British Columbia’s new water laws are making waves. A movement calling on the province to rethink what it costs to drink West Coast water is gaining momentum.
Nearly 83,000 people have signed an online petition pressuring the provincial government to increase the fees it will charge water bottling companies to tap B.C. water.
“Call on the government of British Columbia to stop allowing Nestlé and other corporate freeloaders from extracting Canada’s water for next to nothing,” says the petition at SumOfUs.org.
“Canada has some of the purest, cleanest and most delicious water in the world — and Nestlé doesn’t think anything of sucking it out of the ground for a pittance and selling it back in a plastic bottle. Nor does the government, apparently.”
The B.C. government passed the Water Sustainability Act last year, replacing the century-old Water Act.
The new law regulates groundwater use for the first time, bringing water from aquifers below ground on par with surface water from lakes and rivers.
Last month, the province released a water fee and rental price regime that will come into effect next year. Water users will pay a one-time application fee and annual rentals that ranges from $0.02 per thousand cubic metres to a top rate of $2.25 per thousand cubic metres for industrial users.
B.C.’s fees will remain the lowest in Canada. In Quebec, industrial users pay up to $70 per thousand cubic metres and in Nova Scotia, as much as $140.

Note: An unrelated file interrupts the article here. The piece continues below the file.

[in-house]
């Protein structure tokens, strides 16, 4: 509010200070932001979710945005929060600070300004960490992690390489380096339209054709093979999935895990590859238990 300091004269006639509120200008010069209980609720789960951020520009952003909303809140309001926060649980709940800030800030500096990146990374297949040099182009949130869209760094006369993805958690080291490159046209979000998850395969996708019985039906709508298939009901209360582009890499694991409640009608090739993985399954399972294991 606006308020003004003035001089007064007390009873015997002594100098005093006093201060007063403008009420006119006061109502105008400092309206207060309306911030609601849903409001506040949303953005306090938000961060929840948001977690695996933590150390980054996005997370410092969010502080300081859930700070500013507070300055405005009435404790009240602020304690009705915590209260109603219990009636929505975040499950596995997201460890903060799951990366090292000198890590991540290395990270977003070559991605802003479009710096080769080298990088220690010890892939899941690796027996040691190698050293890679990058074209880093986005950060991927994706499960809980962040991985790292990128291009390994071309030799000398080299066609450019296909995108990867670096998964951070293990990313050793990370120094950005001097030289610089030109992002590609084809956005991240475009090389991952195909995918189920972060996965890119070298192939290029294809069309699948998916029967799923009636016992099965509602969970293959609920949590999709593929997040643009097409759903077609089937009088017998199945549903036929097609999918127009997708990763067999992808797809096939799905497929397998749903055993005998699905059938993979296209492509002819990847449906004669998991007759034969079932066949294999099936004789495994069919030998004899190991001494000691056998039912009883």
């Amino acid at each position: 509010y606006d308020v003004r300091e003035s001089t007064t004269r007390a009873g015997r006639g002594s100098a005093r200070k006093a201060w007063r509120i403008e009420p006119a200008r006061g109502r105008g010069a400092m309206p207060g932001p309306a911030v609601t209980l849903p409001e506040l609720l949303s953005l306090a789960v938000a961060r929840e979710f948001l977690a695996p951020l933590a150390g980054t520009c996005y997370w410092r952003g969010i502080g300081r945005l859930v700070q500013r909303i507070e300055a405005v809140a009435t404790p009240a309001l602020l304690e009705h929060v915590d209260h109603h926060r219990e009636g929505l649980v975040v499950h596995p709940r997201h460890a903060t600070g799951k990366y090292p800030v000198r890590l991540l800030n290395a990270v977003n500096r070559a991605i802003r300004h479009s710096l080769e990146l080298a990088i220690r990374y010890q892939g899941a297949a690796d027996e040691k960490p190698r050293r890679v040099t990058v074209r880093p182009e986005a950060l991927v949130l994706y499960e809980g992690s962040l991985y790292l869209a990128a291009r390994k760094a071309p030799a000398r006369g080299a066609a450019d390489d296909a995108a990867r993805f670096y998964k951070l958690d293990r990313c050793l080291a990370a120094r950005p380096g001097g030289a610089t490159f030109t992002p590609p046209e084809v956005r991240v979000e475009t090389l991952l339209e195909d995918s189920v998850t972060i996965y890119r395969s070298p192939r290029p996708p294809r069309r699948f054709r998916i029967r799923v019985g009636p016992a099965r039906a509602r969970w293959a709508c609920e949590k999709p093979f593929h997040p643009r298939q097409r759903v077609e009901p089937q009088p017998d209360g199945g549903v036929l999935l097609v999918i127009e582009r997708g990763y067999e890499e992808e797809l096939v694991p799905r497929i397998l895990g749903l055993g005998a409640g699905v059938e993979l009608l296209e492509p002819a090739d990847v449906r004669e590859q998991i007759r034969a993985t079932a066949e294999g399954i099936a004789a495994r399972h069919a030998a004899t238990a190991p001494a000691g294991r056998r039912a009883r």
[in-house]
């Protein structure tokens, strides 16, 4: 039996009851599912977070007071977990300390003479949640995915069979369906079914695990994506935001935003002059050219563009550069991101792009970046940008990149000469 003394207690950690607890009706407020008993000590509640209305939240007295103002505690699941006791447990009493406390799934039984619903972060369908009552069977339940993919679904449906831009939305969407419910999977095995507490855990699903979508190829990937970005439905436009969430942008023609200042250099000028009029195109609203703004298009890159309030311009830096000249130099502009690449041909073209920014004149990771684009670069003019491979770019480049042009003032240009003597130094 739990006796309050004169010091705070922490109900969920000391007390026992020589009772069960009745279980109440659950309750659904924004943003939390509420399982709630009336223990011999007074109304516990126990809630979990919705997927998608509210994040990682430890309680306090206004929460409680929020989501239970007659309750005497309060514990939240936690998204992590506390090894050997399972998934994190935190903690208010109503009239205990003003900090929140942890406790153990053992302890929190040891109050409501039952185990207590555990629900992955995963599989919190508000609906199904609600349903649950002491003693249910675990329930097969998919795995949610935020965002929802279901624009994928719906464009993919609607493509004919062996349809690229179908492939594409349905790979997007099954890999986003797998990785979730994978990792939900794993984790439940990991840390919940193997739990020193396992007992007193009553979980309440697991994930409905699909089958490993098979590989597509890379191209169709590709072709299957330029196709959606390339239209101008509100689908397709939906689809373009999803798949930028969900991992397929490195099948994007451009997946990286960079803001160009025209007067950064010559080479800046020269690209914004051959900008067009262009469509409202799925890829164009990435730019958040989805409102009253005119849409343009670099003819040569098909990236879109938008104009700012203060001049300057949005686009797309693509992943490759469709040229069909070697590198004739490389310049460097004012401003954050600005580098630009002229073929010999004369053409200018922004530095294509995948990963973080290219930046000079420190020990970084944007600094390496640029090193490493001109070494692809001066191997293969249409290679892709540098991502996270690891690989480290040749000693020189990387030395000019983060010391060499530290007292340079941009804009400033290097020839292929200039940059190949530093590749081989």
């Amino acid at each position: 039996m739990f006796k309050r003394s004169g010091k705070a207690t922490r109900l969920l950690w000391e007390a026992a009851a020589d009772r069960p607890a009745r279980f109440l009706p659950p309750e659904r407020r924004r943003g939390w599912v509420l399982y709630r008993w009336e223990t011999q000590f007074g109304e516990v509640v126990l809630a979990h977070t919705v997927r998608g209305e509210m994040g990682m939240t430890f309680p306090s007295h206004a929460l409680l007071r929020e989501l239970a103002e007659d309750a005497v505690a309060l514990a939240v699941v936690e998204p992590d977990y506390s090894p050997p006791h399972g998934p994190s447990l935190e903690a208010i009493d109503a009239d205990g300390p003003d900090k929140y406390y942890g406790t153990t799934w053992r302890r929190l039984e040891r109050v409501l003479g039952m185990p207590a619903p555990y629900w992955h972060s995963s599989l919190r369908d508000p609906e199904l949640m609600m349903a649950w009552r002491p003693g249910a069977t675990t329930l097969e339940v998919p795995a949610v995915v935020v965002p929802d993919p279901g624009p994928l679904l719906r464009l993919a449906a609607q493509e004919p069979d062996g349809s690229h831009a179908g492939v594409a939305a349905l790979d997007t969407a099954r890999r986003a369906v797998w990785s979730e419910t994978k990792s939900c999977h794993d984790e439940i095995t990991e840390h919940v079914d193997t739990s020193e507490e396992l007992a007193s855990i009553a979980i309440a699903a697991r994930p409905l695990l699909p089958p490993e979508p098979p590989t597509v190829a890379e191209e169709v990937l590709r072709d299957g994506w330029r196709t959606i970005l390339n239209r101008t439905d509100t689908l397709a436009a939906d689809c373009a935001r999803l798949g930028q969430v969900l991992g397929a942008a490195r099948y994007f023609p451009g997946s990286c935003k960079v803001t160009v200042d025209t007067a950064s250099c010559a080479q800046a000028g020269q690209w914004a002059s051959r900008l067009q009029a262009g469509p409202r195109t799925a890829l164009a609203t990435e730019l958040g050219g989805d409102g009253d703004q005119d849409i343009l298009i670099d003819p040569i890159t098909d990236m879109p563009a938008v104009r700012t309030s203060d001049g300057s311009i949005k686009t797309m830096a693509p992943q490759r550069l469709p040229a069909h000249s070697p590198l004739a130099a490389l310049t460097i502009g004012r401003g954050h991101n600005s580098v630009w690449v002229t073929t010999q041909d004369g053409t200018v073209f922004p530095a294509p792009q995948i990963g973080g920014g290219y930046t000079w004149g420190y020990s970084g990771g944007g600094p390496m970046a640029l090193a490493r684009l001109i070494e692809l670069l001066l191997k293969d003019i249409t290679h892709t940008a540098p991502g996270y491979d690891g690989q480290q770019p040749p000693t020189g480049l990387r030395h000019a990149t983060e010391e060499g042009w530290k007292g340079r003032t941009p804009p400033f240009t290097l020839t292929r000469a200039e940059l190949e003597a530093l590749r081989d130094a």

Water bottlers like Nestlé will pay the top rate when the act goes into effect beginning next year.
One thousand cubic metres equals one million liters. It takes 1.3 to 1.5 litres of water to produce one litre of bottled water, according to Nestle. So $2.25 worth of water drawn from the aquifer used for tap water in Hope, B.C., produces roughly 444,000 1.5-litre bottles of water with a retail price in Canada around $1.20 each.
That comes to an approximate retail price tag of almost $533,000 for $2.25 worth of B.C. water.
Under the old Water Act, water bottling companies did not have to report the amount of water used to the province but it has been estimated that Nestlé draws 265 million litres of water from the aquifer in Hope every year.
Nestlé is not alone. There are many other bottled water companies operating in B.C., including Whistler Water, Mountain Spring Water Company, RippleFX and Premier Springs Water.
According to a summer 2013 report by Agriculture and Agri-Food Canada, Canadian exports of water totaled over $24 million in 2012, with 83 per cent (or just over $20 million) of that total coming from British Columbia.
Environment Minister Mary Polak says the pricing scheme is meant to cover the $8 million annual cost of administering the act only. It is, by design, not a cash crop for the province, she says.
British Columbia “has never engaged in the selling of water as a commodity,” Polak said when she came under fire in the legislature for the fee regime.
Emma Lui, national water campaigner for the Council of Canadians, sort of agrees.
“It is a catch-22,” Lui told Yahoo Canada News.
But the solution is not a low fee. The council questions whether B.C. should allow bottling of water at all.
“Even though the B.C. government is charging for water now, it’s still not preventing some of these water-intensive industries like bottled water, like fracking operations… from abusing or polluting our water sources,” Lui said.